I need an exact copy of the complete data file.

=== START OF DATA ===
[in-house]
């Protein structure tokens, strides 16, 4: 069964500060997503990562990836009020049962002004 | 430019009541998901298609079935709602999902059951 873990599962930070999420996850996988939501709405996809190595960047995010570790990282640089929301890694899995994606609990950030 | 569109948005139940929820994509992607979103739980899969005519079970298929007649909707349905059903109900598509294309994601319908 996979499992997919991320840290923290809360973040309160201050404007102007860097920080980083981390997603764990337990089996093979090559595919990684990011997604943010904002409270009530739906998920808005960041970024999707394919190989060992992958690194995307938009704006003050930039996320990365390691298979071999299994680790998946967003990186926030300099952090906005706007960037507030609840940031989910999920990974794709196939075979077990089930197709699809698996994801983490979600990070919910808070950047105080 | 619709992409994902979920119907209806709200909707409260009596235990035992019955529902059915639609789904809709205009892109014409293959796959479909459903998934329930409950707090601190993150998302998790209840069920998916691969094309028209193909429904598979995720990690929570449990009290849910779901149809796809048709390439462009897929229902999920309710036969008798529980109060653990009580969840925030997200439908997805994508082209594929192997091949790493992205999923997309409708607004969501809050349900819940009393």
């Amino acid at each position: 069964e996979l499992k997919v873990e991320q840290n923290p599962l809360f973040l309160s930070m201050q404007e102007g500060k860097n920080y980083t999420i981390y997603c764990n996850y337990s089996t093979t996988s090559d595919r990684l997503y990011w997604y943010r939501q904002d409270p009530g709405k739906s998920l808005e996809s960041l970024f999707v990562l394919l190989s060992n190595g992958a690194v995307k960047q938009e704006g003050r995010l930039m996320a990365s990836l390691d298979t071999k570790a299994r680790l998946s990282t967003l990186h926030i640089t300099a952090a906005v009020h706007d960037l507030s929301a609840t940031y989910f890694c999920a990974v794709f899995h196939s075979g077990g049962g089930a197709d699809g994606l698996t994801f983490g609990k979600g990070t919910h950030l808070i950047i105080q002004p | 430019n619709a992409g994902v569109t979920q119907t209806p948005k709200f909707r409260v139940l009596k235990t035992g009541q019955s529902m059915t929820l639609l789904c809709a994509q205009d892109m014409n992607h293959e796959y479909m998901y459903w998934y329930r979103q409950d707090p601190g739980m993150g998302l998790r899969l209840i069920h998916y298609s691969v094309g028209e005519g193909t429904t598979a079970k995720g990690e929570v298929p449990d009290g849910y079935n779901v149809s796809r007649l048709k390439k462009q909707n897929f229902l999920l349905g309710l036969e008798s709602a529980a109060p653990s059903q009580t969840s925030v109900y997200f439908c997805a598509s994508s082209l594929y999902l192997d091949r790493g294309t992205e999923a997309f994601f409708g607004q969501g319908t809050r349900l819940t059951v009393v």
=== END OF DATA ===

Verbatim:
[in-house]
């Protein structure tokens, strides 16, 4: 069964500060997503990562990836009020049962002004 | 430019009541998901298609079935709602999902059951 873990599962930070999420996850996988939501709405996809190595960047995010570790990282640089929301890694899995994606609990950030 | 569109948005139940929820994509992607979103739980899969005519079970298929007649909707349905059903109900598509294309994601319908 996979499992997919991320840290923290809360973040309160201050404007102007860097920080980083981390997603764990337990089996093979090559595919990684990011997604943010904002409270009530739906998920808005960041970024999707394919190989060992992958690194995307938009704006003050930039996320990365390691298979071999299994680790998946967003990186926030300099952090906005706007960037507030609840940031989910999920990974794709196939075979077990089930197709699809698996994801983490979600990070919910808070950047105080 | 619709992409994902979920119907209806709200909707409260009596235990035992019955529902059915639609789904809709205009892109014409293959796959479909459903998934329930409950707090601190993150998302998790209840069920998916691969094309028209193909429904598979995720990690929570449990009290849910779901149809796809048709390439462009897929229902999920309710036969008798529980109060653990009580969840925030997200439908997805994508082209594929192997091949790493992205999923997309409708607004969501809050349900819940009393």
């Amino acid at each position: 069964e996979l499992k997919v873990e991320q840290n923290p599962l809360f973040l309160s930070m201050q404007e102007g500060k860097n920080y980083t999420i981390y997603c764990n996850y337990s089996t093979t996988s090559d595919r990684l997503y990011w997604y943010r939501q904002d409270p009530g709405k739906s998920l808005e996809s960041l970024f999707v990562l394919l190989s060992n190595g992958a690194v995307k960047q938009e704006g003050r995010l930039m996320a990365s990836l390691d298979t071999k570790a299994r680790l998946s990282t967003l990186h926030i640089t300099a952090a906005v009020h706007d960037l507030s929301a609840t940031y989910f890694c999920a990974v794709f899995h196939s075979g077990g049962g089930a197709d699809g994606l698996t994801f983490g609990k979600g990070t919910h950030l808070i950047i105080q002004p | 430019n619709a992409g994902v569109t979920q119907t209806p948005k709200f909707r409260v139940l009596k235990t035992g009541q019955s529902m059915t929820l639609l789904c809709a994509q205009d892109m014409n992607h293959e796959y479909m998901y459903w998934y329930r979103q409950d707090p601190g739980m993150g998302l998790r899969l209840i069920h998916y298609s691969v094309g028209e005519g193909t429904t598979a079970k995720g990690e929570v298929p449990d009290g849910y079935n779901v149809s796809r007649l048709k390439k462009q909707n897929f229902l999920l349905g309710l036969e008798s709602a529980a109060p653990s059903q009580t969840s925030v109900y997200f439908c997805a598509s994508s082209l594929y999902l192997d091949r790493g294309t992205e999923a997309f994601f409708g607004q969501g319908t809050r349900l819940t059951v009393v």